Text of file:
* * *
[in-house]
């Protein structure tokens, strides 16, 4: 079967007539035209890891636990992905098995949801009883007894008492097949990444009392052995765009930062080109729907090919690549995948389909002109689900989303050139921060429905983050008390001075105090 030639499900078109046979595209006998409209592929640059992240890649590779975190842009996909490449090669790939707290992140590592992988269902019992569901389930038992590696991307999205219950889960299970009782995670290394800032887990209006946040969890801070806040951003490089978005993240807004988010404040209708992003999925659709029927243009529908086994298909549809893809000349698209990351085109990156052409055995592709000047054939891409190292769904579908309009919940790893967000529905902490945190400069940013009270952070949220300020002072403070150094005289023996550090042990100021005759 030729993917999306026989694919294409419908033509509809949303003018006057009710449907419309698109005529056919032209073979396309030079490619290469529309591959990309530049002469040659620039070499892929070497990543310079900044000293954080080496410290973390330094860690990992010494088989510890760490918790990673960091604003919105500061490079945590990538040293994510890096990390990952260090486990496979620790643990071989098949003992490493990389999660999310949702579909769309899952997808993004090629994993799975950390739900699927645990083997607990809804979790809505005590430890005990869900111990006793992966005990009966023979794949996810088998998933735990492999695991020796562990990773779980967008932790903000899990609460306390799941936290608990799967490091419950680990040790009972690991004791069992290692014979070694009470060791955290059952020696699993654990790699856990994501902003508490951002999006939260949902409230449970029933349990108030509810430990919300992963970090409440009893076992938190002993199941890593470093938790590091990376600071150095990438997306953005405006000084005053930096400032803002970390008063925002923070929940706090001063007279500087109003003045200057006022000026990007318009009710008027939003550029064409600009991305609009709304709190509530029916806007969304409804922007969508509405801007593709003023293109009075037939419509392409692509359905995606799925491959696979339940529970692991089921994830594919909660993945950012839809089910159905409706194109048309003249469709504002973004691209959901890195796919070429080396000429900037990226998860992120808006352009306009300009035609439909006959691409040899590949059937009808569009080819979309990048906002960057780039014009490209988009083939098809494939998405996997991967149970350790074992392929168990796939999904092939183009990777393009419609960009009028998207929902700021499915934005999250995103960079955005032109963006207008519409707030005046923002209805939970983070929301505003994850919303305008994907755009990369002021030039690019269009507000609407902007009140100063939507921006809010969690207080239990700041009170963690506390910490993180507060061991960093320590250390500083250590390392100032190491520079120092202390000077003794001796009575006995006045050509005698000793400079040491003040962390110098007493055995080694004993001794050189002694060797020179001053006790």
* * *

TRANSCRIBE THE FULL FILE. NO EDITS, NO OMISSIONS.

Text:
[in-house]
């Protein structure tokens, strides 16, 4: 079967007539035209890891636990992905098995949801009883007894008492097949990444009392052995765009930062080109729907090919690549995948389909002109689900989303050139921060429905983050008390001075105090 030639499900078109046979595209006998409209592929640059992240890649590779975190842009996909490449090669790939707290992140590592992988269902019992569901389930038992590696991307999205219950889960299970009782995670290394800032887990209006946040969890801070806040951003490089978005993240807004988010404040209708992003999925659709029927243009529908086994298909549809893809000349698209990351085109990156052409055995592709000047054939891409190292769904579908309009919940790893967000529905902490945190400069940013009270952070949220300020002072403070150094005289023996550090042990100021005759 030729993917999306026989694919294409419908033509509809949303003018006057009710449907419309698109005529056919032209073979396309030079490619290469529309591959990309530049002469040659620039070499892929070497990543310079900044000293954080080496410290973390330094860690990992010494088989510890760490918790990673960091604003919105500061490079945590990538040293994510890096990390990952260090486990496979620790643990071989098949003992490493990389999660999310949702579909769309899952997808993004090629994993799975950390739900699927645990083997607990809804979790809505005590430890005990869900111990006793992966005990009966023979794949996810088998998933735990492999695991020796562990990773779980967008932790903000899990609460306390799941936290608990799967490091419950680990040790009972690991004791069992290692014979070694009470060791955290059952020696699993654990790699856990994501902003508490951002999006939260949902409230449970029933349990108030509810430990919300992963970090409440009893076992938190002993199941890593470093938790590091990376600071150095990438997306953005405006000084005053930096400032803002970390008063925002923070929940706090001063007279500087109003003045200057006022000026990007318009009710008027939003550029064409600009991305609009709304709190509530029916806007969304409804922007969508509405801007593709003023293109009075037939419509392409692509359905995606799925491959696979339940529970692991089921994830594919909660993945950012839809089910159905409706194109048309003249469709504002973004691209959901890195796919070429080396000429900037990226998860992120808006352009306009300009035609439909006959691409040899590949059937009808569009080819979309990048906002960057780039014009490209988009083939098809494939998405996997991967149970350790074992392929168990796939999904092939183009990777393009419609960009009028998207929902700021499915934005999250995103960079955005032109963006207008519409707030005046923002209805939970983070929301505003994850919303305008994907755009990369002021030039690019269009507000609407902007009140100063939507921006809010969690207080239990700041009170963690506390910490993180507060061991960093320590250390500083250590390392100032190491520079120092202390000077003794001796009575006995006045050509005698000793400079040491003040962390110098007493055995080694004993001794050189002694060797020179001053006790």